New county gets new county judge

A week after the Monterey orchestra left Corpus Christi to perform in San Diego, Duval County voters went to the polls and elected a new county judge. James Luby had served as County Judge since the organization of the county in 1878, but in November 1884 attorney J. W. Moses won the post.

Other countywide officials elected included L. L. Wright as Sheriff; R. B. Glover, District and County Clerk; George Bodet, Treasurer; J. J. Dix, Surveyor; John Buckley, Assessor; and W. B. Austin, Inspector of Hides and Animals. Elected to the Commissioners Court, along with Judge Moses, were E. Chamberlain, J. J. Dix and C. F. Sullivan. No election was held in Barronena thus no commissioner was elected from that precinct.

J. W. Wright won the post of Justice of the Peace # 1. The county judge refused to allow anyone to look at lists, thus presidential results went unreported.  Residents met at the courthouse to discuss the governor’s proposal to disband the Texas rangers. They adopted a resolution addressed to the Texas Legislature in support of keeping the ranger force.

In social notes, Dr. T. C. Hannelly and Elisa Palacios exchanged wedding vows in Concepcion on Feb. 4, 1885 at the residence of the bride’s parents. Valentine’s Day came and went without notice; the Corpus Christi newspaper reported there was a lack of romance and money. James Douglas and Lizzie Spann Latta had a baby boy they named Jon David. Regrettably, the child died five weeks later, on March 26, of infantile convulsions. Louis P. Bryant of San Diego was showing a cross at the exhibit of the antiquities, historical and modern curiosities at the New Orleans Exposition.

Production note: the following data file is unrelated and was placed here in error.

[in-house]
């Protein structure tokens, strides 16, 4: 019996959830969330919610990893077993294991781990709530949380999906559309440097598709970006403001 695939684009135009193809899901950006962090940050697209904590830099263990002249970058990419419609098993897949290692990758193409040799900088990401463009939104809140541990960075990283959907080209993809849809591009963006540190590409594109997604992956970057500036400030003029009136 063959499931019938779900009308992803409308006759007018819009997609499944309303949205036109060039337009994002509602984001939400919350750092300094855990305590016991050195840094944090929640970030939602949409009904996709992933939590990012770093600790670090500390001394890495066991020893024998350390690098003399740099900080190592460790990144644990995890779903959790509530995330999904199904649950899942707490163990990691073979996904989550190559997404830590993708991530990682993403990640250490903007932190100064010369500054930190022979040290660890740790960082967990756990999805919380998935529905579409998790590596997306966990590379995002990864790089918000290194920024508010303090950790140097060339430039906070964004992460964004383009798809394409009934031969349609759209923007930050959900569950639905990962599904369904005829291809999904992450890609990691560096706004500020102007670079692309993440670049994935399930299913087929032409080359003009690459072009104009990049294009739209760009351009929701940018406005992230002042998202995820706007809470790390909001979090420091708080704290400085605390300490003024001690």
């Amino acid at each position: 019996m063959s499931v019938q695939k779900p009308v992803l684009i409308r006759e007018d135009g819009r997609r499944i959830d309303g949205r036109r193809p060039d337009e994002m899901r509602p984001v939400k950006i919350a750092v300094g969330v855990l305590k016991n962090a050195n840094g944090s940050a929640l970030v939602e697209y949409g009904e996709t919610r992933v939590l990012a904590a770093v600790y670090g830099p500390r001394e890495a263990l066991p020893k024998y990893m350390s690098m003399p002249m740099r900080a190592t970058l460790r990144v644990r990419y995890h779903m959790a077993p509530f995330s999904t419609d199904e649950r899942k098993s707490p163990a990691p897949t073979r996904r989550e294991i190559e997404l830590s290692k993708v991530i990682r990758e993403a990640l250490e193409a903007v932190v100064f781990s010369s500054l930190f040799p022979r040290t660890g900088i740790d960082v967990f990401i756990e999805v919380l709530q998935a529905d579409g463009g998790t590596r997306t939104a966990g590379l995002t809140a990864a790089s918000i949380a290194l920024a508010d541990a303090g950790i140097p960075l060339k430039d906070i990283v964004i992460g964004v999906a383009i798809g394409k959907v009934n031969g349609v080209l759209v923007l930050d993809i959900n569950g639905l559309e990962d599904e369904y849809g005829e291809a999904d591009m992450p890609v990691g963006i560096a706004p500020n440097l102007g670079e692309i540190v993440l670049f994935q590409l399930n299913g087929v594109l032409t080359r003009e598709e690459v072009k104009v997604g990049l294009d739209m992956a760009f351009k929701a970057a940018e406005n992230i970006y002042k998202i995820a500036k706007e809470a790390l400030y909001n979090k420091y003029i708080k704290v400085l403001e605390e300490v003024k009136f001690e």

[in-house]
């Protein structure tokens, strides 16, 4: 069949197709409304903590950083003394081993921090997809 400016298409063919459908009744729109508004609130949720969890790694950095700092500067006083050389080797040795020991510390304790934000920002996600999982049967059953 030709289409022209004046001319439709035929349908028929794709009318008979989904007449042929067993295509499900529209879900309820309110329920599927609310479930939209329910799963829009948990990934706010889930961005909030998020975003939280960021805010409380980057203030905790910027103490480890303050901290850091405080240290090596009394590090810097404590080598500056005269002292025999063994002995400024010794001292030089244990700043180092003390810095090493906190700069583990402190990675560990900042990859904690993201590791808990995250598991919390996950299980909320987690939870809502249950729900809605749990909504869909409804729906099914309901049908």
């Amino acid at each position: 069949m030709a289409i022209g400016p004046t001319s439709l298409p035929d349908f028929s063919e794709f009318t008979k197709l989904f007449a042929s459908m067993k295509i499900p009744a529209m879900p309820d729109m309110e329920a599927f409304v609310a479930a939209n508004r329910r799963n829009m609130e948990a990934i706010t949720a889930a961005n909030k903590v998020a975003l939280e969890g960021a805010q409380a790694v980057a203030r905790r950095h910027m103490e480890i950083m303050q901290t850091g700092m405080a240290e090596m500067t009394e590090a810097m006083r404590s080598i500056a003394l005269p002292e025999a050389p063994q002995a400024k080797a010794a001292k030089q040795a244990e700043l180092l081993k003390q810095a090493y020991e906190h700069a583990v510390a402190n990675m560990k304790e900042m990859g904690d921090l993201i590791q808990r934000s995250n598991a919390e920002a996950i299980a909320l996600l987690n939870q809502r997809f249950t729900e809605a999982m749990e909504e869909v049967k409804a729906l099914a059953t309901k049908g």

A cold front in February 1885 handed local ranchers heavy losses. They lost a large number of animals, including sheep herds, horses, and oxen. As a result, planting was going forward with hoes instead of plows. Buzzards, both the flying kind and those that walked on two feet, were cleaning the bones of what remained. Merchants were buying large amounts of skins, hides and pelts, from both animals that fell to the freeze and those slaughtered for sale. Another cold and rain returned to the area before the end of February.

Over in Benavides, the sheriff closed down the store of Vera & Co. over an alleged debt owed by a clerk at the store. The sheriff’s action surprised residents since the store enjoyed a good and honest reputation. Friends of the establishment offered to put up whatever bond the sheriff demanded. Don Pedro Eznal, a junior clerk at the store, reported the whole matter was a mistake, everything had been taken care and the store had reopened.